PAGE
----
I’ve got my thinking cap on.

Englewood on December 11, 2006 at 5:25 pm


Thanks for the response. I’m only 11 days late in my own response. Sorry.

I only lived on Normal Blvd. for a short period of time, about eight months, I believe. I lived with my grandfather and aunt at 5950 S. Normal Bl. I’m not sure where it was located in relation to the rest of the boulevard. I know it wasn’t on the corner, wasn’t Victorian, or built of brick. It was a plain, 2-storey, two-flat; we lived on the second floor. It has since been torn down, as has a lot of that block. I still remember “The Patch” on the corner of 59th & Normal, along with a bakery we used to stop at. I can’t remember the name of that bakery.

As for St. Martin’s … I understand it is no longer a Catholic church. It was a beautiful church. The parishioners themselves paid for every part of that church. It was built in 1886 and completed in 1894, by German immigrants. (All the stainglass windows were hand-made in Innsbruck, Austria, and Munich, Germany. All text in the windows was in German.) Last month, my younger sister told me that the gold-leafed statue of St. Martin of Tours has been removed from the tower. (That statue was a landmark that airline pilots used when approaching Midway Airport.) The church’s massive organ was something to hear. But the organ had an interesting history. It was built in 1880 and housed at the Chicago Music Hall located on the southeast corner of State St. and Randolph St. in the Loop. The entire block was purchased for an addition on Marshall Field’s department store in 1901. Mrs. Field donated the organ to St. Martin’s. It was re-built for $8,500 (in 1901!!), of which Andrew Carnegie donated $4,000. It was last played in May 1975 and was later moved to Holy Trinity Church in Comstock Park, Michigan.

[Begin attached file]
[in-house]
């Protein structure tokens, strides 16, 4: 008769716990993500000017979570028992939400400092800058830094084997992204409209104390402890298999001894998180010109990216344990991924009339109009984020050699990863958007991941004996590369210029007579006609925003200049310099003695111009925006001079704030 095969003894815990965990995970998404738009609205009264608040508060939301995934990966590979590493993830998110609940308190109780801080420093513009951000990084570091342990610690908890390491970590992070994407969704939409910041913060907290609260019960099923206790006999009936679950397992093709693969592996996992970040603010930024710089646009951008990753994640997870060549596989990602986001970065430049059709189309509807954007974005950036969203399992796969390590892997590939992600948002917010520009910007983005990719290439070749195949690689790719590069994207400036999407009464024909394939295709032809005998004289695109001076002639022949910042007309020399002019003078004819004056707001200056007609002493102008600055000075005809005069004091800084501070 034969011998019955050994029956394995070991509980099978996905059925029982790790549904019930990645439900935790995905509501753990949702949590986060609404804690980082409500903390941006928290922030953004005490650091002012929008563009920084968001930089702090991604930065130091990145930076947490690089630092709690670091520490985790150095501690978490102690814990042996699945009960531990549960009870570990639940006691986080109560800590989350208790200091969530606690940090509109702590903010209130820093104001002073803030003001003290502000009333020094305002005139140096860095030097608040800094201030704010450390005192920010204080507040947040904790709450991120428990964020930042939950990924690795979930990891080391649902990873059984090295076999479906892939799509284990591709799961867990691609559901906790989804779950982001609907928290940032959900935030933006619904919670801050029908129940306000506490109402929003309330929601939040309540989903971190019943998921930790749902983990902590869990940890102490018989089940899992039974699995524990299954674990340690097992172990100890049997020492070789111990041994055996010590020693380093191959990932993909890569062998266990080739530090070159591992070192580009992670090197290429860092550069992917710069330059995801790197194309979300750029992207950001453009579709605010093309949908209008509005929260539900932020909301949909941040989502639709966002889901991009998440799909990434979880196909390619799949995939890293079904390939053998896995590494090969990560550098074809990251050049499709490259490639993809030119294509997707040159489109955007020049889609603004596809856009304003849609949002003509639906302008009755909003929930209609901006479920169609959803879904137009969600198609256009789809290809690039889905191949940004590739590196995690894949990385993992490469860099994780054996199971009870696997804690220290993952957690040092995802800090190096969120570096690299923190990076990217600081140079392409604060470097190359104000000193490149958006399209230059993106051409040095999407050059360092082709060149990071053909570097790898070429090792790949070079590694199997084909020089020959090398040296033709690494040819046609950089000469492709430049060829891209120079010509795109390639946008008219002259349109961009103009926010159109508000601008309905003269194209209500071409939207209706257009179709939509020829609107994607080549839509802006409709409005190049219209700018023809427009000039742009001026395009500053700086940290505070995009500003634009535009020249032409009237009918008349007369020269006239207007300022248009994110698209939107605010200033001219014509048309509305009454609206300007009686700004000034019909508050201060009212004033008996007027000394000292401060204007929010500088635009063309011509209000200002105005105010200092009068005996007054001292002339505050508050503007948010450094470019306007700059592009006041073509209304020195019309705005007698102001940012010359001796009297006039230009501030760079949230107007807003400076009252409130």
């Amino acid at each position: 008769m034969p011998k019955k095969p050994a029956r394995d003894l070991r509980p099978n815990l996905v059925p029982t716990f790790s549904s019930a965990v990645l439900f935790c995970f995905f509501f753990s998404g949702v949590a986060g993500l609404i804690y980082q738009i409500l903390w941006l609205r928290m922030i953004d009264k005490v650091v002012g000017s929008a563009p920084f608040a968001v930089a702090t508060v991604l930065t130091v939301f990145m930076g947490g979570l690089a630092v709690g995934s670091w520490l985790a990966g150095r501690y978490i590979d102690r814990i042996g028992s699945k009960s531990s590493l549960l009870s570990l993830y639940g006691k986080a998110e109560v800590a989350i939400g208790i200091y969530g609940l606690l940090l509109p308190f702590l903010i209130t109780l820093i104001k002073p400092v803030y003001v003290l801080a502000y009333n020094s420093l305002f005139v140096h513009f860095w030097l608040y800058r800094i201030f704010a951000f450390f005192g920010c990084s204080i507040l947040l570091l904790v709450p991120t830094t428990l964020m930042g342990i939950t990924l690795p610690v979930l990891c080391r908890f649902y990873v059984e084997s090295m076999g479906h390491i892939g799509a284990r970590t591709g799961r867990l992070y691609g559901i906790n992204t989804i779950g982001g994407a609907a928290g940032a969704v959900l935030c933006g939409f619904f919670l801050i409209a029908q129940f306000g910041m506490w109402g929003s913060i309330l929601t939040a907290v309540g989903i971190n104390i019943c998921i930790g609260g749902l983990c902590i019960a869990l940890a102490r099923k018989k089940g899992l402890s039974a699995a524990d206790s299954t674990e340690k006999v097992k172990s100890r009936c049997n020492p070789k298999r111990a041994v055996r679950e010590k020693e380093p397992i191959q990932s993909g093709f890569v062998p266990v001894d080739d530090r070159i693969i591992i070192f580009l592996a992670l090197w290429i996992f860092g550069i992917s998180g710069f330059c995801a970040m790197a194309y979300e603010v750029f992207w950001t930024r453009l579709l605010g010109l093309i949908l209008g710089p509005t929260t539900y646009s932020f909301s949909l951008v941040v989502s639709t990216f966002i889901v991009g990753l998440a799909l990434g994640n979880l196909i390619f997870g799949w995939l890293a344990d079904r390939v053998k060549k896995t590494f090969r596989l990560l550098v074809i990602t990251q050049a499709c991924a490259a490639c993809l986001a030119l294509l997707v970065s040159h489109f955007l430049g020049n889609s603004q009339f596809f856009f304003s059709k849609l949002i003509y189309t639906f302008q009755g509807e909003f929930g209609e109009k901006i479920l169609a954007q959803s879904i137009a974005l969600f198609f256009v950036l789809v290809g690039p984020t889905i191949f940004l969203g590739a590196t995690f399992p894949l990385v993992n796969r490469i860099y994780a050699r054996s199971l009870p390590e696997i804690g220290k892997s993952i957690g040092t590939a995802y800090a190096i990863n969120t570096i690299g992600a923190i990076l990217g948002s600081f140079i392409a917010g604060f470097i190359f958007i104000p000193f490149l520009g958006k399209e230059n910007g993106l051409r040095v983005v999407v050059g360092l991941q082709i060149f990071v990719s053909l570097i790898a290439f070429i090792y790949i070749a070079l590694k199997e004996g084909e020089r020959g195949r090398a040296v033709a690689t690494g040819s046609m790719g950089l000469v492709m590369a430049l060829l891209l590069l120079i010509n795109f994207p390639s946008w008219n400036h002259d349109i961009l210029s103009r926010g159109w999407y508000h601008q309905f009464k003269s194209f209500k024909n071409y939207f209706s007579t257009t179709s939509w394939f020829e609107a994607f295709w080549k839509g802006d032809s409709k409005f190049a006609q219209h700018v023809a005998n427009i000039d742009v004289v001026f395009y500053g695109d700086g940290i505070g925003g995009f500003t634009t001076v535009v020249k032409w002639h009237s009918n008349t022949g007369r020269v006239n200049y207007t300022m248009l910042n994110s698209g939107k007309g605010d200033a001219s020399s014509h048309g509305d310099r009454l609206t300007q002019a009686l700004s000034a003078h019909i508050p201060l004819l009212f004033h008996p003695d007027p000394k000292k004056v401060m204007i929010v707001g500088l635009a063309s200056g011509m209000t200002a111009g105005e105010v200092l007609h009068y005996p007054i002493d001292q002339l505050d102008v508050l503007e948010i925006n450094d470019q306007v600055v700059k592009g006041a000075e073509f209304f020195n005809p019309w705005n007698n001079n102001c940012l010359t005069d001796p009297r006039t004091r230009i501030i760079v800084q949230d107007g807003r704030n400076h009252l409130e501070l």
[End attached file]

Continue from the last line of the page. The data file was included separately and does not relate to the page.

That’s all I can think of for now. Let me know of anything you remember of Englewood of the 40s and 50s.


LYNNMICHALI on November 29, 2006 at 10:16 pm

GoodlanderGirl and GerryC-
Hello! Sorry it took me so long to get back to you. My computer did a swan dive and it took us forever to decide what we wanted and actually purchase a new system. It was great reading your comments.
GoodlanderGirl, I don’t remember the teacher you mentioned by name. I do remember a couple of real old teacher though. My kindergarten teacher was named Miss or Mrs. Cordell, at least that’s what one of my best friends says. I remember the teacher’s face, but not her name. What I remember most about Wieboldt’s is getting my Red Goose shoes and the big goose egg they would give you as a treat. My big sister would take me to Walgreen’s for ice cream sundaes. She would remember all of this better than I, but she passed away some time ago. I really did enjoy our old neighborhood. I went to church at Bethel on Peoria. I remember how we would go to the A&P to get treats between Church and Sunday school.

Gerry, St. Martin’s church is still there. It was purchased a few years back by another church. They refurbished the church, but the school, the buildings behind the school and the convent were all torn down. There is a parking lot where the school once was and just a fenced in lawn where the convent once was. I did manage to get a peak inside the church. It’s beautiful structure could never be changed, but it looks nothing like the German cathedral it was patterned after. Thanks for the name of the restaurant. It seems you lived on the same block as I did at one time. When you lived on Normal, did you live in the brick house one from the corner with the driveway or the Victorian on the corner at 60th? I lived at 5938.
I hope to hear from both of you soon. Lynn

Goodlander on October 28, 2006 at 3:23 pm

Flickchick and Gerry C.
Didn’t I give a big whoop when I got home and saw that I had 2 postings in answer to my Chicago Memories?? I have even been dreaming about the old neighborhood. I have been trying to retrace my steps from my old apartment up to 63rd and Halsted. I am amazed that I remember so much. I moved from there in 1954, which only made me 9 or close to it.